Leadership...through the eyes of a coach...Alan Booth

Wednesday, September 5, 2012

WHY I DO NOT TRUST MY STAFF

So here I am interviewing a manager for my next book around why he thinks he is successful and what he aspires to in the future. He wants to succeed his boss who will be shortly promoted.

I get to the last question: "What is the one skill you have to strengthen to accelerate achieving the goal of succeeding your boss? " Big long pause.

It always amazes me how one can pontificate on their successes and competencies but not be acutely aware of the skills needed  to get to the next level...whatever that is. Maybe that is why I get engaged as a coach; to increase that awareness in real time and discover strategies to change.

Back to my manager. "Well, what I really need is to make time to work on more strategic projects that will earn me the credentials to move into my next job here." Important? "It is the most important thing I need to do."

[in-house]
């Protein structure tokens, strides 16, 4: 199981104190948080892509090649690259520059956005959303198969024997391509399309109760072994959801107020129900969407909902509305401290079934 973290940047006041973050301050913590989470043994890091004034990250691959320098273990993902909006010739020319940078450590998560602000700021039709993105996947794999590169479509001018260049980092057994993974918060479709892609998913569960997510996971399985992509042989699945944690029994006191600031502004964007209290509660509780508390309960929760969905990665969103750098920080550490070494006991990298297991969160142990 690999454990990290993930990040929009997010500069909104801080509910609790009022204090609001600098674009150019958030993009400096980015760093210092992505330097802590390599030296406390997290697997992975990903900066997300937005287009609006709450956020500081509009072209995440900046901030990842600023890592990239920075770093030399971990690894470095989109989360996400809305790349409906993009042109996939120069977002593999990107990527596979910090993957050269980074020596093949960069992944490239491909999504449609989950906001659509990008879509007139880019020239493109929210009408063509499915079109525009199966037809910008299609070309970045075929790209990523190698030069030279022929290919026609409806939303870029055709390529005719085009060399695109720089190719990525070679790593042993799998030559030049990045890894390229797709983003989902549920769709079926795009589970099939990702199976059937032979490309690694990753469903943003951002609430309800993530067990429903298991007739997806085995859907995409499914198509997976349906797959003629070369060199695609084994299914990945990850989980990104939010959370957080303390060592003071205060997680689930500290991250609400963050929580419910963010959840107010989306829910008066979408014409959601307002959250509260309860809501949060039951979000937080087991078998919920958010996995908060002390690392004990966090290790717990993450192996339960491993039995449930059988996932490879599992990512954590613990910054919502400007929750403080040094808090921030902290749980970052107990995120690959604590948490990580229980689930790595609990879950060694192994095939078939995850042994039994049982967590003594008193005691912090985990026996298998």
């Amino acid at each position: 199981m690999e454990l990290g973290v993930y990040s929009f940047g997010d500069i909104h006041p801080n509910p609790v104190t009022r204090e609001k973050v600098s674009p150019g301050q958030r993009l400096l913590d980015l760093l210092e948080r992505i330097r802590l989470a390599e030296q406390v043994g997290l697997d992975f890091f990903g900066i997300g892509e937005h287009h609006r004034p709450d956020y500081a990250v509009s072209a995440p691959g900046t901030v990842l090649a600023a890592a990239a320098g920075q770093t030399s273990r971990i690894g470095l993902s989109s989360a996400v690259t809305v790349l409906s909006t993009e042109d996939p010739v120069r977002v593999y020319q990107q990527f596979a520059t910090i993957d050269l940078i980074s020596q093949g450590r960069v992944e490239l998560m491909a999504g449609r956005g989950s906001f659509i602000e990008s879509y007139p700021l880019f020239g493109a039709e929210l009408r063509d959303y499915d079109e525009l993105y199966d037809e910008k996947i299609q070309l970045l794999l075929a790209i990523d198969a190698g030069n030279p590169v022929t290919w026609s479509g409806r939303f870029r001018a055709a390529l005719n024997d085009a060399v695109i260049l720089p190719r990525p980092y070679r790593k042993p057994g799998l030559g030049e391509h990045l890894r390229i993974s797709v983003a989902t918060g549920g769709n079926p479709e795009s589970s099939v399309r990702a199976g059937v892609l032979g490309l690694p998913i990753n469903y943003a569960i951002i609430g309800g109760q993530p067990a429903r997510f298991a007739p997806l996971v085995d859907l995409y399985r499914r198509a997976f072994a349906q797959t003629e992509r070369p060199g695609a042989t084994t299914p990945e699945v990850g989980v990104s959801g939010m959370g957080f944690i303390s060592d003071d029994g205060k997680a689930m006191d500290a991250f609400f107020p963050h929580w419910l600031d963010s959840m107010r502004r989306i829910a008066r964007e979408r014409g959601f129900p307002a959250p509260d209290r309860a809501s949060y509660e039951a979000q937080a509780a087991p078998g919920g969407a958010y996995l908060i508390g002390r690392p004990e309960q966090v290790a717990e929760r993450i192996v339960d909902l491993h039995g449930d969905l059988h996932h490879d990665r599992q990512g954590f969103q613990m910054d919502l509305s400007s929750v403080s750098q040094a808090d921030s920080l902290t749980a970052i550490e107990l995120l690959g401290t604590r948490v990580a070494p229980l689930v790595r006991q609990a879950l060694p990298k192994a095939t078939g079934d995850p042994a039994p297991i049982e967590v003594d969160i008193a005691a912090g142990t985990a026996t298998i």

"So Mr. Manager, at the risk of leading you, the skills of delegating to that very competent staff you are so proud about is the barrier?"

Manager: "No. It is not about delegating. I seem to need to hold on to certain tasks because I do not trust my staff to do them as well as I can."

OK, let's get this straight. I learned that this manager is never satisfied with work quality and continually raises the bar for himself and his staff. What must his staff think about working for this person? Is it really a trust issue?

It certainly seems that his staff thinks so but also realize that instead of the manager helping them succeed, he gets in the way of holding on to the plum tasks that have high visibility in their organization. And with all of the praise he brags about giving his staff, he admits he needs to shift his mindset from "it is all about me" to truly helping them get to the next level.

Only then will his superiors realize his leadership ability.

 
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